I-24 MOTION is a first-of-its-kind testbed implemented by the Tennessee Department of Transportation and designed by Gresham Smith in conjunction with Vanderbilt University. Known as I-24 Mobility Technology Interstate Observation Network (or I-24 MOTION), this groundbreaking active testbed runs along the busy and often congested I-24 corridor, and it was designed to allow TDOT and researchers to study how all types of vehicles interact with one another and the state’s infrastructure in order to advance congestion mobility across Tennessee. In essence, it provides an “MRI for traffic” by providing an environment for testing advanced traffic management and automated vehicle technologies in real freeway traffic.

Funded by the Federal Highway Administration Congestion Mitigation and Air Quality Improvement Program, the project transformed a four-mile section of I-24 in the Nashville-Davidson County metropolitan area into an experimental testbed, using over 276 ultra-high-resolution cameras that convert images into a digital model of how every vehicle behaves with unparalleled detail. Over time, the I-24 MOTION project will allow automakers, researchers and TDOT to create, deploy and validate new technologies for connected/automated vehicles and traffic management.


TDOT and Vanderbilt University’s Institute for Software Integrated Systems


Nashville, Tenn.

Project Type





2023 National Recognition Award in ACEC Engineering Excellence Awards, 2023 Best Special Project from Southern District of ITE, ACEC Tennessee 2022 Grand Conceptor Award, 2023 ITS America’s Best of ITS Award, 2023 ITS Project of Significance Award from the ITS Tennessee State Chapter


ultra-high resolution cameras


mile-long corridor


of its kind testbed

An “MRI for Traffic”

An “MRI for Traffic”

To bring the testbed to life, Gresham Smith designed an “MRI for traffic,” consisting of a network of 276 ultra-high resolution cameras mounted on 40 poles spaced every 500 to 600 feet to capture data on a four-mile section of I-24 that frequently experiences congestion and a broad range of traffic conditions. The sensing strategy deploys cameras with overlapping views across the corridor. By translating data from each camera, the team can develop a complete, yet anonymous, trajectory for each vehicle with measurements made many times per second, quantifying how vehicles are accelerating and decelerating as they move through the corridor.
Getting SMART on Managing Traffic

Getting SMART on Managing Traffic

The I-24 MOTION project was intentionally located within the larger I-24 SMART Corridor, which equips 30 miles of I-24 and Murfreesboro Road with active traffic management technologies including variable speed limits, dynamic message signs, ramp meters and arterial signal timing improvements. The MOTION testbed has already led to new findings about traffic congestion; less than a month after activation, TDOT was able to begin optimizing how the SMART Corridor operates. Using the information gathered on this testbed, I-24 MOTION provides insights for industry to build better products and allows TDOT to better understand how to make the most out of these products for managing infrastructure assets. This collaboration with the industry allows for faster development of new traffic jam breaking technologies that benefit all drivers as well as other infrastructure owners.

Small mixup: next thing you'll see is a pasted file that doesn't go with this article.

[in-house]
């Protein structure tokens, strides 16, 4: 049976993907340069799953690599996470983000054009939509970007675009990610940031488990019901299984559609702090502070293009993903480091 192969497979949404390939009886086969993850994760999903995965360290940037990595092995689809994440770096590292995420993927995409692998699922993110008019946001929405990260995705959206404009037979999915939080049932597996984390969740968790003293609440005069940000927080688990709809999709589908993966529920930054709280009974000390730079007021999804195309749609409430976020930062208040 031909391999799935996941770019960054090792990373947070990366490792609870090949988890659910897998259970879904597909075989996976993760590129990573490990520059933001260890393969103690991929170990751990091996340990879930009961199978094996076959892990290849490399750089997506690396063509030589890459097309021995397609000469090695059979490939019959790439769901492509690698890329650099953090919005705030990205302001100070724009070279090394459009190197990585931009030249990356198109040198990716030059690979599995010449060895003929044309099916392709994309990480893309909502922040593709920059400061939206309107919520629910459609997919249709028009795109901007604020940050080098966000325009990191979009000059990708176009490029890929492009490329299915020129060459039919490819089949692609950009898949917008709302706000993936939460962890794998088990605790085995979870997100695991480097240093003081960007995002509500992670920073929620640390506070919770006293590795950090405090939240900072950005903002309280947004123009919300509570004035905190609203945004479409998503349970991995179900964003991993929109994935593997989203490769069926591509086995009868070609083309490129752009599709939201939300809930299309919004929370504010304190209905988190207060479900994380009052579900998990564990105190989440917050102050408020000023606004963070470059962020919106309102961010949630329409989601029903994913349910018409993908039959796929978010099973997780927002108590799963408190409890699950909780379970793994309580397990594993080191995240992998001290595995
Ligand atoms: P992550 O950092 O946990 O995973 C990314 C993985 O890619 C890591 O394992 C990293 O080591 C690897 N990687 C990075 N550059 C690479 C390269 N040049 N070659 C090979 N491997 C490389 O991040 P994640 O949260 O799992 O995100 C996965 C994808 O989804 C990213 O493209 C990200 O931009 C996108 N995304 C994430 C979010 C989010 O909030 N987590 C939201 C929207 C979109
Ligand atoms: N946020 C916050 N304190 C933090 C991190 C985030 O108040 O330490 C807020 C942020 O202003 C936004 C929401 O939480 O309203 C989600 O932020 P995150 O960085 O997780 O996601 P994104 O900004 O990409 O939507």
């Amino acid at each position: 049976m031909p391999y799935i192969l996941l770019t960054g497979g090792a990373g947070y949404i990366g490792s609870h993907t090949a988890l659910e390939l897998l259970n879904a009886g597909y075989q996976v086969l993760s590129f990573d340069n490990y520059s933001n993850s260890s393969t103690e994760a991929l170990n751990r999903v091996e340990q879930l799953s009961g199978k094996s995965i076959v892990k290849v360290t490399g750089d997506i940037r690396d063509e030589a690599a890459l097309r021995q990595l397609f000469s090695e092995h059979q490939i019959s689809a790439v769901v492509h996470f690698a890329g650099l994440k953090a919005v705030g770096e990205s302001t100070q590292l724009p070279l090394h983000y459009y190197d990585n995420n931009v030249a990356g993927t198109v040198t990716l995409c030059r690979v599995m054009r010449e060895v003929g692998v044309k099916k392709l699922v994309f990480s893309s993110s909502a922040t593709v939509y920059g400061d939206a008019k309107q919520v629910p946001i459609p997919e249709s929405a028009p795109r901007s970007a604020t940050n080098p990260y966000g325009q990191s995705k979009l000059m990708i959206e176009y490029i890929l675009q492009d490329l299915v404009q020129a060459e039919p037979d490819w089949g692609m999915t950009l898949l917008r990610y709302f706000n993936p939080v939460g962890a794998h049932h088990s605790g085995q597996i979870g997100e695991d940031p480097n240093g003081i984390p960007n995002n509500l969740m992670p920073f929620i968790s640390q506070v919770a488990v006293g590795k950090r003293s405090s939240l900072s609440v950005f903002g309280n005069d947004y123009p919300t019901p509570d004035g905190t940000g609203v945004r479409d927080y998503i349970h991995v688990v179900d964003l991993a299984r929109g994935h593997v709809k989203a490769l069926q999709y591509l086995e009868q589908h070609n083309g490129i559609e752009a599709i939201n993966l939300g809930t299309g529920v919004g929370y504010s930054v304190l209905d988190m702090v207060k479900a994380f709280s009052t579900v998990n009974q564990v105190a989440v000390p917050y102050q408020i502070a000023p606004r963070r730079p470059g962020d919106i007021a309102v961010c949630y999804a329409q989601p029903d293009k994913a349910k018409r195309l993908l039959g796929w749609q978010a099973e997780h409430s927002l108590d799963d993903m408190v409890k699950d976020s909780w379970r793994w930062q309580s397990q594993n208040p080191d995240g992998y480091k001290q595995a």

The First Experiment

The First Experiment

The first testbed use was the U.S. Department of Energy’s sponsored research with the CIRCLES Consortium, which studied the possibility of smoothing out traffic by introducing 100 Nissan Rogue vehicles equipped with advanced driver-assist systems, including both stock and a new dynamic adaptive cruise control. The project aimed to reduce instabilities in traffic flow, such as “phantom” traffic jams that cause congestion and waste fuel. In the fall of 2022, the CIRCLES project team collected over 3,700 hours of driving in one day alone. The data is currently under evaluation and shows promise that just a small percentage of similarly equipped vehicles on the road can reduce traffic jams, resulting in up to 40% less fuel consumed.
What’s Next

What’s Next

TDOT has already begun to identify ways that the testbed could enhance existing operations, such as optimizing SMART corridor approaches and improving safety of first responders. Future experiments are envisioned with external collaborators working in concert with TDOT, such as automotive original equipment manufacturers and suppliers, other researchers, traffic simulation software developers, freight and logistics operators, other infrastructure owners, ITS product manufacturers and enterprise networking and data solutions providers. More information is available on the I-24 MOTION website.


“Gresham Smith’s professionalism, engineering expertise and previous Intelligent Transportation System design experience proved to be essential to the project’s success, along with their flexibility, cooperation and close coordination with other stakeholders. The result is a ‘traffic MRI’ instrument that will revolutionize how traffic is measured and will provide new insights into how traffic flow influences individual vehicle behaviors. This will provide safer and more reliable conditions along I-24.”

Lee J. Smith, Director, Traffic Operations Division at TDOT

Project Contact

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Meredith Cebelak, Ph.D., P.E.
Meredith Cebelak, Ph.D., P.E.
TSM&O Department Leader/North Texas Project Executive